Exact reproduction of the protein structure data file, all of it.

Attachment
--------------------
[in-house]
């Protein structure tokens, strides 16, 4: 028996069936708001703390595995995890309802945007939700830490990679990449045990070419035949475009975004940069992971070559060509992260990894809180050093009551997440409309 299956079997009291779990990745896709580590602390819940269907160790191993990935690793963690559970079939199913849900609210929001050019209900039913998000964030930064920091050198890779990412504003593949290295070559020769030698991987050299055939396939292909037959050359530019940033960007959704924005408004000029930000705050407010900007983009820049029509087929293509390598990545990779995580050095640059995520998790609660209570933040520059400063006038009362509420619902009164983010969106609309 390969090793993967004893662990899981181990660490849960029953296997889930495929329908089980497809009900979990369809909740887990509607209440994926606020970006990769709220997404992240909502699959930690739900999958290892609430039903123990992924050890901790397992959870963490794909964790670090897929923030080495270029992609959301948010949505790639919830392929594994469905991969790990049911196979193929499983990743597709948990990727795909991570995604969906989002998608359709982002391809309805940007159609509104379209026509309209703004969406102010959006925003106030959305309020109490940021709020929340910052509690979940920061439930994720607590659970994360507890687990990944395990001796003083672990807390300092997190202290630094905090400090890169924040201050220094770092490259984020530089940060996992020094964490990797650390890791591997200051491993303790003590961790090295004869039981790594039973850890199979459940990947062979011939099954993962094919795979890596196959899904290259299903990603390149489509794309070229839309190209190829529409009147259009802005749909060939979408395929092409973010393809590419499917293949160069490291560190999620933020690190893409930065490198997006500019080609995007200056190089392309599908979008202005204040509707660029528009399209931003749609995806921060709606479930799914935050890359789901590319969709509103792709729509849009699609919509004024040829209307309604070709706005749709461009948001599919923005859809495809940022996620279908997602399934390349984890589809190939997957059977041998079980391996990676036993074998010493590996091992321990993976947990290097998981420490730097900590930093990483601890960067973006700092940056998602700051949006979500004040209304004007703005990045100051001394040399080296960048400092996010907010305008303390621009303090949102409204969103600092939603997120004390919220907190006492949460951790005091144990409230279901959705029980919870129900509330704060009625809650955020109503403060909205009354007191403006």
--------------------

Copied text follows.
[in-house]
């Protein structure tokens, strides 16, 4: 028996069936708001703390595995995890309802945007939700830490990679990449045990070419035949475009975004940069992971070559060509992260990894809180050093009551997440409309 299956079997009291779990990745896709580590602390819940269907160790191993990935690793963690559970079939199913849900609210929001050019209900039913998000964030930064920091050198890779990412504003593949290295070559020769030698991987050299055939396939292909037959050359530019940033960007959704924005408004000029930000705050407010900007983009820049029509087929293509390598990545990779995580050095640059995520998790609660209570933040520059400063006038009362509420619902009164983010969106609309 390969090793993967004893662990899981181990660490849960029953296997889930495929329908089980497809009900979990369809909740887990509607209440994926606020970006990769709220997404992240909502699959930690739900999958290892609430039903123990992924050890901790397992959870963490794909964790670090897929923030080495270029992609959301948010949505790639919830392929594994469905991969790990049911196979193929499983990743597709948990990727795909991570995604969906989002998608359709982002391809309805940007159609509104379209026509309209703004969406102010959006925003106030959305309020109490940021709020929340910052509690979940920061439930994720607590659970994360507890687990990944395990001796003083672990807390300092997190202290630094905090400090890169924040201050220094770092490259984020530089940060996992020094964490990797650390890791591997200051491993303790003590961790090295004869039981790594039973850890199979459940990947062979011939099954993962094919795979890596196959899904290259299903990603390149489509794309070229839309190209190829529409009147259009802005749909060939979408395929092409973010393809590419499917293949160069490291560190999620933020690190893409930065490198997006500019080609995007200056190089392309599908979008202005204040509707660029528009399209931003749609995806921060709606479930799914935050890359789901590319969709509103792709729509849009699609919509004024040829209307309604070709706005749709461009948001599919923005859809495809940022996620279908997602399934390349984890589809190939997957059977041998079980391996990676036993074998010493590996091992321990993976947990290097998981420490730097900590930093990483601890960067973006700092940056998602700051949006979500004040209304004007703005990045100051001394040399080296960048400092996010907010305008303390621009303090949102409204969103600092939603997120004390919220907190006492949460951790005091144990409230279901959705029980919870129900509330704060009625809650955020109503403060909205009354007191403006």